A remarkable finding reorients attempts to cure liver disease

A long-running debate in gastroenterology has been settled by WEHI researchers, who have shown that prevalent liver diseases are not caused by inflammatory cell death as previously believed. This information leads to a new treatment strategy.

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The research team looked at hepatitis B and non-alcoholic fatty liver disease, two liver conditions that impact millions of people globally, to discover what triggers their advancement.

Their unexpected discovery that liver cells cannot go through an inflammatory form of cell death known as “necroptosis” answers important concerns in the field and will direct the creation of new treatments.

The results, reported in Gastroenterology, provide light on the fiercely disputed role of necroptosis in developing liver diseases and offer fundamental understandings that will help refocus pre-clinical and clinical research in the future.

The Peter Doherty Institute for Infection and Immunity, the University of Queensland, and the principal investigator Professor Marc Pellegrini collaborated on the study under the direction of chief investigator Dr. Marcel Doerflinger, former WEHI Ph.D. Researcher Dr. Simon Preston, and Principal Investigator Dr. Marc Pellegrini.

Liver damage

The impact of liver diseases on the world’s health is substantial and increasing. With over 30% of the world’s population suffering from non-alcoholic fatty liver disease, there are more than 296 million Hepatitis B infections worldwide.

Necroptosis has been regarded by researchers thus far as being crucial in the development of many disorders.

Uncertainty existed around whether this type of cell death affected liver cells or immune cells that had invaded the liver in response to infections or harm from the diet.

We sought to address this research gap and define the role and relevance of necroptosis in common liver diseases.

Dr Marcel Doerflinger, Chief Investigator, WEHI

The researchers used several preclinical genetic models of liver diseases, including hepatitis B, non-alcoholic steatohepatitis, and non-alcoholic fatty liver disease and its advanced form.

To investigate the implications on disease progression, the team removed crucial genes needed for necroptosis from liver cells called “hepatocytes.”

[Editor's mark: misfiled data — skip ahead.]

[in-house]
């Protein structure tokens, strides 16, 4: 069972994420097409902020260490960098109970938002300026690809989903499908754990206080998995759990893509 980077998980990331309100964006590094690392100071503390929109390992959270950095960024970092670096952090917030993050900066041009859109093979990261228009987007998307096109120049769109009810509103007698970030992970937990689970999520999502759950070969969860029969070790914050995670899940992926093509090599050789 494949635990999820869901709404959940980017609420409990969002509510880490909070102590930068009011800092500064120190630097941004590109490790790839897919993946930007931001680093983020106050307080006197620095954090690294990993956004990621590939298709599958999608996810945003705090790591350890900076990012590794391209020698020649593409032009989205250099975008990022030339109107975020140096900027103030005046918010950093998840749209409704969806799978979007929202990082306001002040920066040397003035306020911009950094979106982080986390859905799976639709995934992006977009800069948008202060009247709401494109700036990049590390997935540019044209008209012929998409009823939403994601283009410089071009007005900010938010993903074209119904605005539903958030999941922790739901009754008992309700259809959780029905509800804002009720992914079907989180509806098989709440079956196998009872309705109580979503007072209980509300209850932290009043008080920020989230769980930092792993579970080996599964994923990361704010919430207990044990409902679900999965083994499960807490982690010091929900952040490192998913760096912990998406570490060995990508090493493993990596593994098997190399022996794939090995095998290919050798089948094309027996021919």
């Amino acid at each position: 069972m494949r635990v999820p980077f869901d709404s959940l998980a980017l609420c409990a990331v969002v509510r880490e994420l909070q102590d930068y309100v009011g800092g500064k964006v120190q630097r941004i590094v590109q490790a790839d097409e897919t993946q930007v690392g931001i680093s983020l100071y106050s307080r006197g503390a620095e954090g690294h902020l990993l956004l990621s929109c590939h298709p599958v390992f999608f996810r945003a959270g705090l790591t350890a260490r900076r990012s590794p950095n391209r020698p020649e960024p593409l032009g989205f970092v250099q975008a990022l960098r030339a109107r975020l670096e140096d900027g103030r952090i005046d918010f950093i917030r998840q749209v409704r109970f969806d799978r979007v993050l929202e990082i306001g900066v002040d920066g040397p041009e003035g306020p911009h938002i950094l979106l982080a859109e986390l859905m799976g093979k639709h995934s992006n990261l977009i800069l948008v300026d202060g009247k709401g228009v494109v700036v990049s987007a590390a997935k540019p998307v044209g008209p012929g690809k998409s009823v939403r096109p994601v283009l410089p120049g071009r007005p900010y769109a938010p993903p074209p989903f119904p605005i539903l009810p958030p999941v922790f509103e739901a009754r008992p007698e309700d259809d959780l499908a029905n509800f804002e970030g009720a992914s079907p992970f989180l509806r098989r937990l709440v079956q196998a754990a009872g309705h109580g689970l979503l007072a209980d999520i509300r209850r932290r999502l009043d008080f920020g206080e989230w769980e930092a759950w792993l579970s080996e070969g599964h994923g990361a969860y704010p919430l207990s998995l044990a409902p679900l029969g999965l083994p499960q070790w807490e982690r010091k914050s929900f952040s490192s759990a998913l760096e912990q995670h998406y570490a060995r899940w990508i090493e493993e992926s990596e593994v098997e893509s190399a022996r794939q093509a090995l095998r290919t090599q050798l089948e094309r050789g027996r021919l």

They discovered that the disease progressed about as much as it did in normal hepatocytes after removing these genes. This demonstrated that the development of these liver diseases was not influenced by necroptosis.

Dr Doerflinger added, “The liver is a vital organ due to its function in the body’s metabolism and detoxification. It is unclear why necroptosis is repressed in liver tissue, but we speculate it may be because the liver is constantly bathed in necroptotic signals such as gut microbial products, so limiting necroptosis could potentially protect the liver from excessive inflammation.

Molecular mechanisms

The study also identified the molecular processes preventing liver cells from going through necroptosis.

After genetically analyzing samples of human liver tissue, the team found that hepatocytes are unable to manufacture RIPK3, a vital protein required for necroptosis.

The RIPK3 gene was blocked by methylation, a type of epigenetic alteration, which limited the genetic level of RIPK3 protein production.

Methylation acts as a genetic blockade, preventing the body’s protein production machinery from binding to the DNA and building RIPK3 protein. As a result, without this essential protein to carry out its necroptotic function, the cell death pathway can’t be initiated,” added Dr Doerflinger.

The development of RIPK3 inhibitors for the prospective treatment of liver diseases, according to Dr Doerflinger, has gained steam, but their potential clinical applicability has been constrained by a dearth of fundamental knowledge.

Dr Doerflinger further stated, “These findings are a central piece of data that address many unanswered questions in the field that will guide future pre-clinical trials and clinical studies in this direction.

Journal reference:

Preston, S. P., et al. (2022). Epigenetic Silencing of RIPK3 in Hepatocytes Prevents MLKL-mediated Necroptosis from Contributing to Liver Pathologies. Gastroenterology. doi.org/10.1053/j.gastro.2022.08.040


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